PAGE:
CPHA Canvax


Seasonal influenza affects millions of people across the United States each year. African Americans and Hispanics have significantly lower vaccination rates, and large-scale campaigns have had difficulty increasing vaccination among these two groups. This study assessed the feasibility of delivering a flu vaccination promotion campaign using influencers, and examined shifts in social norms regarding flu vaccine acceptability after a social media micro influencer campaign. Influencers were asked to choose from vetted messages and create their own original content promoting flu vaccination, which was posted to their social media pages. Content was intentionally unbranded to ensure that it aligned with the look and feel of their pages. Cross-sectional pre- and post-campaign surveys were conducted within regions that received the campaign and control regions to examine potential campaign impact. Digital metrics assessed campaign exposure. Overall, 117 influencers generated 69,495 engagements. Results from the region that received the campaign showed significant increases in positive beliefs about the flu vaccine, and significant decreases in negative community attitudes toward the vaccine. This study suggests that flu campaigns using a ground-up rather than top-down approach can feasibly reach at-risk groups with lower vaccination rates, and shows the potentials of using an influencer-based model to communicate information about flu vaccination on a large scale.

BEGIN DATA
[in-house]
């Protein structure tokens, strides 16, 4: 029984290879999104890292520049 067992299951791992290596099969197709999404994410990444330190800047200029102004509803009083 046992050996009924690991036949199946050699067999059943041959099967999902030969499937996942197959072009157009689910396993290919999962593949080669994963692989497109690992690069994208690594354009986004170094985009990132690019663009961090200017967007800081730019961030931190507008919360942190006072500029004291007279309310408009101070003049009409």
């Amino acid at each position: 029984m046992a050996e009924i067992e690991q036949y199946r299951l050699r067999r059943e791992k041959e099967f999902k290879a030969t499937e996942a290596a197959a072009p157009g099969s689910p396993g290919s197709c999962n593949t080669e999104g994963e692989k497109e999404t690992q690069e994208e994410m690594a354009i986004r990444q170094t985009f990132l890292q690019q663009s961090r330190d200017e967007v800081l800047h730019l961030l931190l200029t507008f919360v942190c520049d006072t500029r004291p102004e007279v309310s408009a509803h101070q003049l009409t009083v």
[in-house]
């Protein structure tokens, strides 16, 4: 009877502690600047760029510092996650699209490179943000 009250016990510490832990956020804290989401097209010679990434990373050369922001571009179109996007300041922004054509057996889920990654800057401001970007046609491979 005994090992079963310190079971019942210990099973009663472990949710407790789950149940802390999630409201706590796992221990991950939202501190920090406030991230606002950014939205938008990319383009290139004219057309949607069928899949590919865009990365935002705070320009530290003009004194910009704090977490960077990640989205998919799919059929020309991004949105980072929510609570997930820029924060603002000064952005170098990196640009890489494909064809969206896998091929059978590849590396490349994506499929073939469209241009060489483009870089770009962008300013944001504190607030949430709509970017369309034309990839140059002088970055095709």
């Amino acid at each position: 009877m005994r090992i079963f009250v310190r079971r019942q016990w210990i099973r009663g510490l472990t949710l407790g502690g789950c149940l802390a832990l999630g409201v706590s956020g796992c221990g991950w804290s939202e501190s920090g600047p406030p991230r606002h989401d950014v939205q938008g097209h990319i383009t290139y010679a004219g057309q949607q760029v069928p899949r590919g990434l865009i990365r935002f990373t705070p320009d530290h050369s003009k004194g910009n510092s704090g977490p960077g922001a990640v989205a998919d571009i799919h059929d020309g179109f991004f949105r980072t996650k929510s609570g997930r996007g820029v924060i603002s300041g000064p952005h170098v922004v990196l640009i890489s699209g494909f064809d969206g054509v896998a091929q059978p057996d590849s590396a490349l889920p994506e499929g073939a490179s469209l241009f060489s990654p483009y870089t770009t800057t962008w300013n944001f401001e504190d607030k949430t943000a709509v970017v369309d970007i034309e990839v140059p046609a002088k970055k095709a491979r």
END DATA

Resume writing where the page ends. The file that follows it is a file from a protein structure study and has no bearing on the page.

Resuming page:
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Vaccination Decision Making,Vaccine Acceptance and Uptake,Understanding Vaccine Acceptance and Uptake,Vaccine Preventable Diseases,Communicable Diseases,Influenza Vaccination Decision Making
Vaccine Acceptance and Uptake
Understanding Vaccine Acceptance and Uptake
Vaccine Preventable Diseases
Communicable Diseases


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